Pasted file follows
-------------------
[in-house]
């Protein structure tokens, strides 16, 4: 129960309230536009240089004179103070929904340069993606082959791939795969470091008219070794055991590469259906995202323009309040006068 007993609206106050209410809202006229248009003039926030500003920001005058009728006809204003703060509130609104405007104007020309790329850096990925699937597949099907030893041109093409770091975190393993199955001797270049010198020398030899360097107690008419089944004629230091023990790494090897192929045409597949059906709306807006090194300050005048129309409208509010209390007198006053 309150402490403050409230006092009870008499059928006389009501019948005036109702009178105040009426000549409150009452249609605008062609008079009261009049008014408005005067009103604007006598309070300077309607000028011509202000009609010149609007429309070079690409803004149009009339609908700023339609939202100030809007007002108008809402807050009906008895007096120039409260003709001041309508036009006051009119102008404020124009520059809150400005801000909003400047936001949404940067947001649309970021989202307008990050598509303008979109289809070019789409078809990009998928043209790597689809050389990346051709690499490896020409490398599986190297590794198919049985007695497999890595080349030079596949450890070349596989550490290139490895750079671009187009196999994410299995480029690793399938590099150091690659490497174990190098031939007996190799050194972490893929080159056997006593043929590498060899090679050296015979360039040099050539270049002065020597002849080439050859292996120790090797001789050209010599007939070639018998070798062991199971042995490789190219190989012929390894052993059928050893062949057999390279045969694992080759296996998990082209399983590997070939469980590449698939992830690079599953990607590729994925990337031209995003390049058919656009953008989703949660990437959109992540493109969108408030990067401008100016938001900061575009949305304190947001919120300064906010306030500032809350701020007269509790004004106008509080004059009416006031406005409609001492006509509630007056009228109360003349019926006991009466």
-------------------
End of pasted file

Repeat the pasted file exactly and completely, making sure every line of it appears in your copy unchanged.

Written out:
[in-house]
């Protein structure tokens, strides 16, 4: 129960309230536009240089004179103070929904340069993606082959791939795969470091008219070794055991590469259906995202323009309040006068 007993609206106050209410809202006229248009003039926030500003920001005058009728006809204003703060509130609104405007104007020309790329850096990925699937597949099907030893041109093409770091975190393993199955001797270049010198020398030899360097107690008419089944004629230091023990790494090897192929045409597949059906709306807006090194300050005048129309409208509010209390007198006053 309150402490403050409230006092009870008499059928006389009501019948005036109702009178105040009426000549409150009452249609605008062609008079009261009049008014408005005067009103604007006598309070300077309607000028011509202000009609010149609007429309070079690409803004149009009339609908700023339609939202100030809007007002108008809402807050009906008895007096120039409260003709001041309508036009006051009119102008404020124009520059809150400005801000909003400047936001949404940067947001649309970021989202307008990050598509303008979109289809070019789409078809990009998928043209790597689809050389990346051709690499490896020409490398599986190297590794198919049985007695497999890595080349030079596949450890070349596989550490290139490895750079671009187009196999994410299995480029690793399938590099150091690659490497174990190098031939007996190799050194972490893929080159056997006593043929590498060899090679050296015979360039040099050539270049002065020597002849080439050859292996120790090797001789050209010599007939070639018998070798062991199971042995490789190219190989012929390894052993059928050893062949057999390279045969694992080759296996998990082209399983590997070939469980590449698939992830690079599953990607590729994925990337031209995003390049058919656009953008989703949660990437959109992540493109969108408030990067401008100016938001900061575009949305304190947001919120300064906010306030500032809350701020007269509790004004106008509080004059009416006031406005409609001492006509509630007056009228109360003349019926006991009466």